This is the second installment on a series of posts I am doing. If you missed yesterday’s post, be sure to go down and read that one. Today I want to share with you what you need to know about privacy settings.

Privacy settings are super-important and must be checked regularly! As the parent, you do have control over who can see what on your teen’s wall. It’s not about being over-controlling and suspicious. It’s about being smart and doing your job to protect your kids and equip them to be smart when it comes to internet safety. My suggestion is to make everything “friends only.” I have been on Facebook since 2008 and they make changes and “updates” FREQUENTLY, and many times these changes affect your privacy settings. You can’t be too careful, so check them often.

Here is a link that details Facebook’s privacy settings for minors as of now: https://www.facebook.com/help/?page=214189648617074

To check your teen’s privacy settings:

Click the arrow next to HOME in upper right corner and from the drop-down menu, go to privacy settings. First, you can set the overall default setting to “Friends”. Then go down to “edit settings” next to “how you connect.” This is how my older teen’s page is set:

• Who can look up your profile by name or contact info? Friends of Friends
• Who can send you friend requests? Friends of Friends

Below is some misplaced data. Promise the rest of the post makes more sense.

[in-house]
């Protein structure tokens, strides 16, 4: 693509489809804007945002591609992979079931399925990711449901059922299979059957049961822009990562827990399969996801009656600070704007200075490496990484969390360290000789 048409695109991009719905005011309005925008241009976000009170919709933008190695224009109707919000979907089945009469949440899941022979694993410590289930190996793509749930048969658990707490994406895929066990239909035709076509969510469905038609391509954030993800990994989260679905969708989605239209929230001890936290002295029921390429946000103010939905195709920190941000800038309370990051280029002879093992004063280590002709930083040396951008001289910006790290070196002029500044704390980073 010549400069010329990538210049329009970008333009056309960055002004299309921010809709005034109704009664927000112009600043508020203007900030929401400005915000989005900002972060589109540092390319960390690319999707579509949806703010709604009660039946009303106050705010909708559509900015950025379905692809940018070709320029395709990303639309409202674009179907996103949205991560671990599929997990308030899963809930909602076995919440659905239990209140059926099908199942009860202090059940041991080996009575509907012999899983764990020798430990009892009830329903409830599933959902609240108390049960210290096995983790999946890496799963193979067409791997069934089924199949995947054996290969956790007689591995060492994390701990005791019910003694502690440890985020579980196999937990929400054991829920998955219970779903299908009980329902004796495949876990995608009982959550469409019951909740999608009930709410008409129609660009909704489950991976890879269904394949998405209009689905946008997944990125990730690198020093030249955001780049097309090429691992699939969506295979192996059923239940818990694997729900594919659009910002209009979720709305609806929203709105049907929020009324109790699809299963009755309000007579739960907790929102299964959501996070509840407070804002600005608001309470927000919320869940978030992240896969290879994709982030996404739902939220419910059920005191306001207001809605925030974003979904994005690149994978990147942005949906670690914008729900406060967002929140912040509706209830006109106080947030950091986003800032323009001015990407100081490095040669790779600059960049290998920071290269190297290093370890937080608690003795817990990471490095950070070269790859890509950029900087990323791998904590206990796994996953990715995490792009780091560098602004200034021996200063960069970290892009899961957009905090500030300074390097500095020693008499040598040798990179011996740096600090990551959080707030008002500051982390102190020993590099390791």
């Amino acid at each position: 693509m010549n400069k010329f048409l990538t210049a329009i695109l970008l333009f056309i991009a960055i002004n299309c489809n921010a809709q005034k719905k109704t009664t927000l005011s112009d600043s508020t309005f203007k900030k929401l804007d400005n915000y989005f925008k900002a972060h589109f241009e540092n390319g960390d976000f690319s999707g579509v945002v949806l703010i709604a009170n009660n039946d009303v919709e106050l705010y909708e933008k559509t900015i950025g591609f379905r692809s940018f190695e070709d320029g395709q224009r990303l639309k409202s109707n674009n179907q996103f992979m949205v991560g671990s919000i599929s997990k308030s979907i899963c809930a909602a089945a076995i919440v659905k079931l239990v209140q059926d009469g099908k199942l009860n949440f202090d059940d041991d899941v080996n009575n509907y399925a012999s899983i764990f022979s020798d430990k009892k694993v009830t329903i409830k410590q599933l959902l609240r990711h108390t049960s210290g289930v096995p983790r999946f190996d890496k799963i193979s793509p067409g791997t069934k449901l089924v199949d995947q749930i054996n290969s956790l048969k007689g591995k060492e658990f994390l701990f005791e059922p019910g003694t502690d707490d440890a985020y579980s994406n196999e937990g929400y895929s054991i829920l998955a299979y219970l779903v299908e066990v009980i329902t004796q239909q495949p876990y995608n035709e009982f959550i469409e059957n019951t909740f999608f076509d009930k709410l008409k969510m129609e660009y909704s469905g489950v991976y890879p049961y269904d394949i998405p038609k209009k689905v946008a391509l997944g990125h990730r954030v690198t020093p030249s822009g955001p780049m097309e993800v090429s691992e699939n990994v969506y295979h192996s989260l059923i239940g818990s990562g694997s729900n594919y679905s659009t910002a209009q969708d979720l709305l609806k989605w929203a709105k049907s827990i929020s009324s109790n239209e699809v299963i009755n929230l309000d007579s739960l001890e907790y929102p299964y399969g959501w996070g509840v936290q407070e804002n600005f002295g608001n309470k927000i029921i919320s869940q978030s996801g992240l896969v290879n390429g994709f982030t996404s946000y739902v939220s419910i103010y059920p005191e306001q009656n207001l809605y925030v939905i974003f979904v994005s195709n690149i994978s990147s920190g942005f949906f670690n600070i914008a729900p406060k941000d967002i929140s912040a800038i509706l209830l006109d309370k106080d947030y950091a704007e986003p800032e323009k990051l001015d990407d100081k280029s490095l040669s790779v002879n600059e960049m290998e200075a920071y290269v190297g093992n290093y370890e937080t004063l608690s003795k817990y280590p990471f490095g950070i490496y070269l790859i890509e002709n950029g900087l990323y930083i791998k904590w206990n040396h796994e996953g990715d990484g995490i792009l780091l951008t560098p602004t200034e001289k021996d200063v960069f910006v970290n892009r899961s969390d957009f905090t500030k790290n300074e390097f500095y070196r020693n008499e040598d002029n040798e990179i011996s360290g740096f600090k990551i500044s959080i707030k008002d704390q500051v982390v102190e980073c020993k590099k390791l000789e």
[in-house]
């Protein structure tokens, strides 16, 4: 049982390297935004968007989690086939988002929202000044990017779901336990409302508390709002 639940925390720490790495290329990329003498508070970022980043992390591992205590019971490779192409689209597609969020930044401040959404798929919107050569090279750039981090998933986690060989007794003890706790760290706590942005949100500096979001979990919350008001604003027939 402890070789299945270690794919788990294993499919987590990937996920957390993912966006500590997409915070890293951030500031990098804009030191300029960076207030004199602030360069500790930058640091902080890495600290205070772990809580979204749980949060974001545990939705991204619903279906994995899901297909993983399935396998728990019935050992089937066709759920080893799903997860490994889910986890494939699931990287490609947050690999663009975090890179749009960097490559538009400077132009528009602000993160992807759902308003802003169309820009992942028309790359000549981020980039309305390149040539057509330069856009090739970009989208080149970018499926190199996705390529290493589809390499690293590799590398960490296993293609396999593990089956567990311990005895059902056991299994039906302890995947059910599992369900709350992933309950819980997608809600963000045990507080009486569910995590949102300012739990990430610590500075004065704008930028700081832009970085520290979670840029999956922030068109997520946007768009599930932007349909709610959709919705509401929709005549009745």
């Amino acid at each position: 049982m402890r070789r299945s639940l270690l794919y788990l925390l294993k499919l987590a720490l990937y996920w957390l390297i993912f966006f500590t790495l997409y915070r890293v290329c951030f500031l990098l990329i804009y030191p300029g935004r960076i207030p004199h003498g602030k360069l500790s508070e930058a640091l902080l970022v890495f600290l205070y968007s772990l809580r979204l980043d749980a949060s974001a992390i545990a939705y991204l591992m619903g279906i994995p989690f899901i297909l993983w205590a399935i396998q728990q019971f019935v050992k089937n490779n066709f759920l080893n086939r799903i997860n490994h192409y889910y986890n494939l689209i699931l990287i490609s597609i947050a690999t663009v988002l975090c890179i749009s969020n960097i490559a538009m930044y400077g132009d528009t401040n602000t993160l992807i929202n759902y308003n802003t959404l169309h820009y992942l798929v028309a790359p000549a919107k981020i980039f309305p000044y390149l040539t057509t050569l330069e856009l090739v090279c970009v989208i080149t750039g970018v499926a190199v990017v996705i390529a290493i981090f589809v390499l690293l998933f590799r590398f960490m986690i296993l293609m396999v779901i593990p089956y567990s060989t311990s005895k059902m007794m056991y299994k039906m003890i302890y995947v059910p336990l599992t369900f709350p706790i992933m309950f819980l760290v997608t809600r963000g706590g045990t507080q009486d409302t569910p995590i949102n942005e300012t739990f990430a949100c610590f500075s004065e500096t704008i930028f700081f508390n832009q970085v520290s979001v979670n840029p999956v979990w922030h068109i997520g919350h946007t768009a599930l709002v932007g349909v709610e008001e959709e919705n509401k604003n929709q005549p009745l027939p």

• Who can send you Facebook messages? Friends
• Who can post on your Wall? Friends
• Who can see Wall posts by others on your profile? Friends of Friends

You have the option to make each one of these either: everyone, friends of friends, or just friends. I would suggest not having anything set to everyone for your teen, regardless of whether Facebook says minors are protected. As I said, things change. We will address these settings again in a future post, and I can not stress enough how important it it to get these correct!

On the topic of privacy, one of the prerequisites for my kids was that I have their passwords and can access their FB at anytime. I have heard that some teens are creating a decoy Facebook page for their family members to see, then secretly creating another page with an alias that they actually use. A friend told me she had a teen family member whom she searched for and found she had two pages, one with her real name and one with her middle name that her parents knew nothing about. You have to have another e-mail address to create another page. Beware of that! If you know your teen is on Facebook frequently, yet you see very few posts from their friends and nothing new being posted, you might check into that. Personally, if my child did that, there would be no more access to technology – but that’s just me! People that have nothing to hide, hide nothing. If your teen is hiding their Facebook page from you, there is probably a reason and it’s your job to find out!

Coming Monday: Training your teen to understand how to use Facebook appropriately and recognize fraud.

Have a blessed weekend and please share with your friends!